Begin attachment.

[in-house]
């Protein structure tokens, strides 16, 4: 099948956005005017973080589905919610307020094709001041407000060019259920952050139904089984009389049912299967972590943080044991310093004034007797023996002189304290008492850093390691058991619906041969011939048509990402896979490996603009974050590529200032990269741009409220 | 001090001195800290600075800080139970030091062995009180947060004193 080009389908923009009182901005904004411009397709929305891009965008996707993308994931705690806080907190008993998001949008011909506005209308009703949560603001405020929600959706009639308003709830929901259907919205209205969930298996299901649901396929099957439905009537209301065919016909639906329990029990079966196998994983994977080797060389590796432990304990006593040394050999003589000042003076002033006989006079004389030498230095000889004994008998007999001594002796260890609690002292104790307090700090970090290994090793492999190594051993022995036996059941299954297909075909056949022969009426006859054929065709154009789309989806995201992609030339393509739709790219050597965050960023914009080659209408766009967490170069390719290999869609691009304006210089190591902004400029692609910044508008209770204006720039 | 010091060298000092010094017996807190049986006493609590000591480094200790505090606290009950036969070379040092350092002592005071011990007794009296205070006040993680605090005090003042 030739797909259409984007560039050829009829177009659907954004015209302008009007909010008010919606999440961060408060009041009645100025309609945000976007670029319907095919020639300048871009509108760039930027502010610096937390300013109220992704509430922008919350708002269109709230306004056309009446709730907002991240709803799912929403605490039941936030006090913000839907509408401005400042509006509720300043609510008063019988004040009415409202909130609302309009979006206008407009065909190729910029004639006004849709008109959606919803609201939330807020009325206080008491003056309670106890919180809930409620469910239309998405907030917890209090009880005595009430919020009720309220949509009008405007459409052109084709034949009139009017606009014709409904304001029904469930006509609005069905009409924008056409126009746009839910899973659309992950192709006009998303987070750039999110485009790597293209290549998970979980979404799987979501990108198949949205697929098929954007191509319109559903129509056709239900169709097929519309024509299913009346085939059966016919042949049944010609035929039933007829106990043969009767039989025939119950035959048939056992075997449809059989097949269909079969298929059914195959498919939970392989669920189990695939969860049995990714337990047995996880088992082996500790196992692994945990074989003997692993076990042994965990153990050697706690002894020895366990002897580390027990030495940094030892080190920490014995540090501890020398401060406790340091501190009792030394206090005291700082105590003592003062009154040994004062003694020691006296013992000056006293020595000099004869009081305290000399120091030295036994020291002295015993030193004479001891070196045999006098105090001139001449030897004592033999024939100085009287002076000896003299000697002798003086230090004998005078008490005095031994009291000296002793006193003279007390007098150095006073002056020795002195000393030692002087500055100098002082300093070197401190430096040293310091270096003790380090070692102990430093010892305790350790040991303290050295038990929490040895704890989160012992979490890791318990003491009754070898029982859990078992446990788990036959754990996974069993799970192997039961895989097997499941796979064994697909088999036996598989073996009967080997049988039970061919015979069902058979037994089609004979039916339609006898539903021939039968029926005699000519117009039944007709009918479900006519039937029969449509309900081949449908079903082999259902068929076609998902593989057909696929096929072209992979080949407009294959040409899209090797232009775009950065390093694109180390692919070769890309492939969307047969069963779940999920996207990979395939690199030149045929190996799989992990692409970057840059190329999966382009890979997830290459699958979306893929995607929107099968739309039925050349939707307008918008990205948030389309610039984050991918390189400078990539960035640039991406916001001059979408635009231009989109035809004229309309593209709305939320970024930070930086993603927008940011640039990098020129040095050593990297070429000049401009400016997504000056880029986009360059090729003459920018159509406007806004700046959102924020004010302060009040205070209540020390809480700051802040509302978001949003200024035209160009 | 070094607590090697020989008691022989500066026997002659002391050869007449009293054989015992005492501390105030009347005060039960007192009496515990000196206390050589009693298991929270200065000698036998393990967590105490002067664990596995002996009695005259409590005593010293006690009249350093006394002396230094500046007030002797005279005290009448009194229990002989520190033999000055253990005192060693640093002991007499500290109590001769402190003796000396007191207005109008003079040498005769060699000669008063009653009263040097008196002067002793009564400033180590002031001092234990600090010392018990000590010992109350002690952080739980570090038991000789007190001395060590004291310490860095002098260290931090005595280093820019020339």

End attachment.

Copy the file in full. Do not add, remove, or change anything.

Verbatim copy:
[in-house]
């Protein structure tokens, strides 16, 4: 099948956005005017973080589905919610307020094709001041407000060019259920952050139904089984009389049912299967972590943080044991310093004034007797023996002189304290008492850093390691058991619906041969011939048509990402896979490996603009974050590529200032990269741009409220 | 001090001195800290600075800080139970030091062995009180947060004193 080009389908923009009182901005904004411009397709929305891009965008996707993308994931705690806080907190008993998001949008011909506005209308009703949560603001405020929600959706009639308003709830929901259907919205209205969930298996299901649901396929099957439905009537209301065919016909639906329990029990079966196998994983994977080797060389590796432990304990006593040394050999003589000042003076002033006989006079004389030498230095000889004994008998007999001594002796260890609690002292104790307090700090970090290994090793492999190594051993022995036996059941299954297909075909056949022969009426006859054929065709154009789309989806995201992609030339393509739709790219050597965050960023914009080659209408766009967490170069390719290999869609691009304006210089190591902004400029692609910044508008209770204006720039 | 010091060298000092010094017996807190049986006493609590000591480094200790505090606290009950036969070379040092350092002592005071011990007794009296205070006040993680605090005090003042 030739797909259409984007560039050829009829177009659907954004015209302008009007909010008010919606999440961060408060009041009645100025309609945000976007670029319907095919020639300048871009509108760039930027502010610096937390300013109220992704509430922008919350708002269109709230306004056309009446709730907002991240709803799912929403605490039941936030006090913000839907509408401005400042509006509720300043609510008063019988004040009415409202909130609302309009979006206008407009065909190729910029004639006004849709008109959606919803609201939330807020009325206080008491003056309670106890919180809930409620469910239309998405907030917890209090009880005595009430919020009720309220949509009008405007459409052109084709034949009139009017606009014709409904304001029904469930006509609005069905009409924008056409126009746009839910899973659309992950192709006009998303987070750039999110485009790597293209290549998970979980979404799987979501990108198949949205697929098929954007191509319109559903129509056709239900169709097929519309024509299913009346085939059966016919042949049944010609035929039933007829106990043969009767039989025939119950035959048939056992075997449809059989097949269909079969298929059914195959498919939970392989669920189990695939969860049995990714337990047995996880088992082996500790196992692994945990074989003997692993076990042994965990153990050697706690002894020895366990002897580390027990030495940094030892080190920490014995540090501890020398401060406790340091501190009792030394206090005291700082105590003592003062009154040994004062003694020691006296013992000056006293020595000099004869009081305290000399120091030295036994020291002295015993030193004479001891070196045999006098105090001139001449030897004592033999024939100085009287002076000896003299000697002798003086230090004998005078008490005095031994009291000296002793006193003279007390007098150095006073002056020795002195000393030692002087500055100098002082300093070197401190430096040293310091270096003790380090070692102990430093010892305790350790040991303290050295038990929490040895704890989160012992979490890791318990003491009754070898029982859990078992446990788990036959754990996974069993799970192997039961895989097997499941796979064994697909088999036996598989073996009967080997049988039970061919015979069902058979037994089609004979039916339609006898539903021939039968029926005699000519117009039944007709009918479900006519039937029969449509309900081949449908079903082999259902068929076609998902593989057909696929096929072209992979080949407009294959040409899209090797232009775009950065390093694109180390692919070769890309492939969307047969069963779940999920996207990979395939690199030149045929190996799989992990692409970057840059190329999966382009890979997830290459699958979306893929995607929107099968739309039925050349939707307008918008990205948030389309610039984050991918390189400078990539960035640039991406916001001059979408635009231009989109035809004229309309593209709305939320970024930070930086993603927008940011640039990098020129040095050593990297070429000049401009400016997504000056880029986009360059090729003459920018159509406007806004700046959102924020004010302060009040205070209540020390809480700051802040509302978001949003200024035209160009 | 070094607590090697020989008691022989500066026997002659002391050869007449009293054989015992005492501390105030009347005060039960007192009496515990000196206390050589009693298991929270200065000698036998393990967590105490002067664990596995002996009695005259409590005593010293006690009249350093006394002396230094500046007030002797005279005290009448009194229990002989520190033999000055253990005192060693640093002991007499500290109590001769402190003796000396007191207005109008003079040498005769060699000669008063009653009263040097008196002067002793009564400033180590002031001092234990600090010392018990000590010992109350002690952080739980570090038991000789007190001395060590004291310490860095002098260290931090005595280093820019020339």